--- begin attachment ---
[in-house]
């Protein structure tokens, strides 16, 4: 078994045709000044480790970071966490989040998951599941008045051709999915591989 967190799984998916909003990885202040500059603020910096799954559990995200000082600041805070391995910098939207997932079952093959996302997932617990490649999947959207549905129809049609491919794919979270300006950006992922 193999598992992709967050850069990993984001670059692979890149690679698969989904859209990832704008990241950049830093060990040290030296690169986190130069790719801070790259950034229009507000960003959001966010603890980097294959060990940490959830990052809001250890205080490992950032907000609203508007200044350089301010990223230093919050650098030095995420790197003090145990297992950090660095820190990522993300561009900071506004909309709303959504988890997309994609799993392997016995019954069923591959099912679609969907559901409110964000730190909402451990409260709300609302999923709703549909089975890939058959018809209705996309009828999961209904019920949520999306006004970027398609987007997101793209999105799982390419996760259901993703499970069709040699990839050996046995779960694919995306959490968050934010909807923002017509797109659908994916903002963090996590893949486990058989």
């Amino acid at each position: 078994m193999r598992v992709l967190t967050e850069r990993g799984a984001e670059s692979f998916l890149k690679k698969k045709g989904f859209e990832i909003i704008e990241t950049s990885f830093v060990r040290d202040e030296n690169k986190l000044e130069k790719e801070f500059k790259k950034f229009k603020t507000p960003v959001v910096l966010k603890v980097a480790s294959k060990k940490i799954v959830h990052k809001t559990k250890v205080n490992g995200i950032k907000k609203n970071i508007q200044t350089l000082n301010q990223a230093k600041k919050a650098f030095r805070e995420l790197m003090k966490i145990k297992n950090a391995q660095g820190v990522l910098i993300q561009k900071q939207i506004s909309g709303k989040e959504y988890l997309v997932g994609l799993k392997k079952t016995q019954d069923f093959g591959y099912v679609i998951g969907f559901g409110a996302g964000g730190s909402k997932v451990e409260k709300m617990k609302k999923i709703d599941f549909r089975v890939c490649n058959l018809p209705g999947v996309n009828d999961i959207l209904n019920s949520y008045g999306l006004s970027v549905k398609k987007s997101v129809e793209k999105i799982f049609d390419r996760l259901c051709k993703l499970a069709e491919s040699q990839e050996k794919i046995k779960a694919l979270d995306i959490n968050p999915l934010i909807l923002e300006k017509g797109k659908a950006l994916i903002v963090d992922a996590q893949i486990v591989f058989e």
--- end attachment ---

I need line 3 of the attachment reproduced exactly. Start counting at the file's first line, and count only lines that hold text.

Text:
């Amino acid at each position: 078994m193999r598992v992709l967190t967050e850069r990993g799984a984001e670059s692979f998916l890149k690679k698969k045709g989904f859209e990832i909003i704008e990241t950049s990885f830093v060990r040290d202040e030296n690169k986190l000044e130069k790719e801070f500059k790259k950034f229009k603020t507000p960003v959001v910096l966010k603890v980097a480790s294959k060990k940490i799954v959830h990052k809001t559990k250890v205080n490992g995200i950032k907000k609203n970071i508007q200044t350089l000082n301010q990223a230093k600041k919050a650098f030095r805070e995420l790197m003090k966490i145990k297992n950090a391995q660095g820190v990522l910098i993300q561009k900071q939207i506004s909309g709303k989040e959504y988890l997309v997932g994609l799993k392997k079952t016995q019954d069923f093959g591959y099912v679609i998951g969907f559901g409110a996302g964000g730190s909402k997932v451990e409260k709300m617990k609302k999923i709703d599941f549909r089975v890939c490649n058959l018809p209705g999947v996309n009828d999961i959207l209904n019920s949520y008045g999306l006004s970027v549905k398609k987007s997101v129809e793209k999105i799982f049609d390419r996760l259901c051709k993703l499970a069709e491919s040699q990839e050996k794919i046995k779960a694919l979270d995306i959490n968050p999915l934010i909807l923002e300006k017509g797109k659908a950006l994916i903002v963090d992922a996590q893949i486990v591989f058989e």